hgc tips | renting vs buying

It’s tough moving. Leaving behind what one is used to and trying to carve out a new, better life, somewhere else is always going to be a daunting task.

This goes especially regarding how one picks out a home to live in. Should you rent an apartment to live in or should you end up just buying a house outright?

Thus, the goal of this post is to make such a decision easier! We’ll list the pros and cons of both sides so one can make a fair and rational judgment on the matter!


The Pros

  • For those who are moving into the country, and don’t quite have an occupation that allows for a high, steady income, renting is a viable choice until one acquires the funds before transitioning.
  • No maintenance or repair bills! If something were to break down, like the plumbing or lighting, then the burden of repairs goes towards the landlord to fix rather than oneself – which is certainly a burden lifted from those who are on quite the budget and would struggle to fix them. In addition, utilities like heat or electricity would likely be on the low-end scale given the usage as well.
  • Options concerning areas! Buying a house is pretty much a long-term commitment to staying in just one area and can become an expensive upkeep later on in life. While one can move out of a house, doing so won’t be the easiest thing in the world with all the baggage concerning putting the house up for sale and renovations attached to it. In contrast, renters have an easier time going for practically any area that they desire, assuming it’s affordable.

The Cons

  • Fluctuating rent prices are something to consider. Landlords always have the option to raise the rent prices for their tenants if desired (usually to help cover the price of rising costs) so those with a tight income, might find themselves having to move to someplace cheaper.
  • When you rent an apartment you will have to abide by the landlord’s rules. Some of these rules might end up being that one can not bring along their trusty pets. Others might be strict on the time duration and how often visitors may be allowed on their complex or have a no-tolerance policy towards the noise. This lack of control might not suit well with those who prefer living how they see fit.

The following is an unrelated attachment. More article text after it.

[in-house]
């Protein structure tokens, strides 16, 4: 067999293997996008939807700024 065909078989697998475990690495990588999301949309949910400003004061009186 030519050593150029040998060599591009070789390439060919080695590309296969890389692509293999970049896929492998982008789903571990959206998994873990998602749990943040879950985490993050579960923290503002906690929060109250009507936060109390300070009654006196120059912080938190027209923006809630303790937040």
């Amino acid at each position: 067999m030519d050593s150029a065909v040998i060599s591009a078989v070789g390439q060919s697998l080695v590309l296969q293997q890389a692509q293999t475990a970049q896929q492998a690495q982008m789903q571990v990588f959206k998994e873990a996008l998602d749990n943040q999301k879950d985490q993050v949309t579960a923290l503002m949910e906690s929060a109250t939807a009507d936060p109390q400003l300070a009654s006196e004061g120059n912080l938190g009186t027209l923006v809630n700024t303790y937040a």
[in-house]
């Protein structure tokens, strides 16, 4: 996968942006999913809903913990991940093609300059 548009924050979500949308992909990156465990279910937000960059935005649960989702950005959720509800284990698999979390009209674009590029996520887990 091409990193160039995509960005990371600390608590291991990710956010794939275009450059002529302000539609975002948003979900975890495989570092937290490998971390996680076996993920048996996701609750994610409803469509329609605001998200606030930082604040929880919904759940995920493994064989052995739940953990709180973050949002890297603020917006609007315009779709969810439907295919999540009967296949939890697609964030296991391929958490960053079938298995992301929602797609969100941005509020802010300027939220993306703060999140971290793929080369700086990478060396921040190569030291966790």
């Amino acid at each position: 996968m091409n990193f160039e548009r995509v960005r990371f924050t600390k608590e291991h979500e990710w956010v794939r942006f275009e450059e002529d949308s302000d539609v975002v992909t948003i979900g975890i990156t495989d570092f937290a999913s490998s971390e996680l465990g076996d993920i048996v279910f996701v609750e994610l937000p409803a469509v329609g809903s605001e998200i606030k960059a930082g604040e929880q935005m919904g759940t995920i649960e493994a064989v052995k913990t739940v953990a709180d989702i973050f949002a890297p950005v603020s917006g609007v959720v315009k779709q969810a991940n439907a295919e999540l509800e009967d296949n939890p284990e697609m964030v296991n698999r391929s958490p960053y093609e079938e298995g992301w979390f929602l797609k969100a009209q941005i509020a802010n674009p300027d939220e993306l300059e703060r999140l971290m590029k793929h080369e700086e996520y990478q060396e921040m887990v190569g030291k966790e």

• Limited space is another factor to consider as well. Granted, not all rented space tends to be on the small side, but it’s also not uncommon for those to find themselves in something that could barely qualify for a walk-in closet, yet that being the only thing they could find or afford.


The Pros

  • One of the big perks of owning your own home is the autonomy granted to it. Unlike being under a landlord, who can go as far as to ban pets or what you can do, one can generally do what they want in their own home without fear of repercussions from another party. As long as it’s legal anyway. Decoration? Music? Just wanting more privacy in general? Owning your house grants you that in spades in comparison to renting it from someone.
  • Another good aspect of home ownership is essentially consistent prices when it comes to paying it off. Renting can be quite the turmoil for a multitude of people with rising prices constantly putting strain on tenants, but for house owners, their mortgage payments typically tend to be around the same price that one started at.
  • Owning a house can also be a long-term investment. The housing market grows in value every year and the price of one’s own home goes up with it. What would have been worth $50,000 may skyrocket to over $100,000 in a spawn of a few years. Overall, it’s a good reason to stick with a house if you’re willing to play the long game for essentially an eventual great payout.

The Cons

  • One of the downsides of house ownership is the upkeep that goes along with it. Renovations? Damages caused by yourself or an outsider? Maybe one of your pipes just plain doesn’t work? That all has to be settled and it’s on the owner to properly fix it.
  • Another price to pay for owning a house is that, in exchange for long-term stability, it is also stuck in that location. Meaning that if some golden opportunity arises, but it requires you to be in another town over, one has to go about the hefty process of selling off a house that would have likely taken one a deal trying to acquire in the first place.
  • Finally, in regards to a house being a long-term investment, it is also worth noting that there’s also a chance that, perhaps, it might not work out. Property values can take a serious hit during times of crisis, like say a pandemic plaguing the world, those rates you’ve been hoping for can go way down as a result. Thus, paying attention to current events is highly vital before opting to get your payment down the line.

These were just a few tips one could take regarding deciding whether it would be worth trying to buy a house or thinking that renting is the way to go. Ultimately, such a decision comes down to what you truly think is best for yourself for the future. Hopefully, it’s a decision you can be satisfied with!



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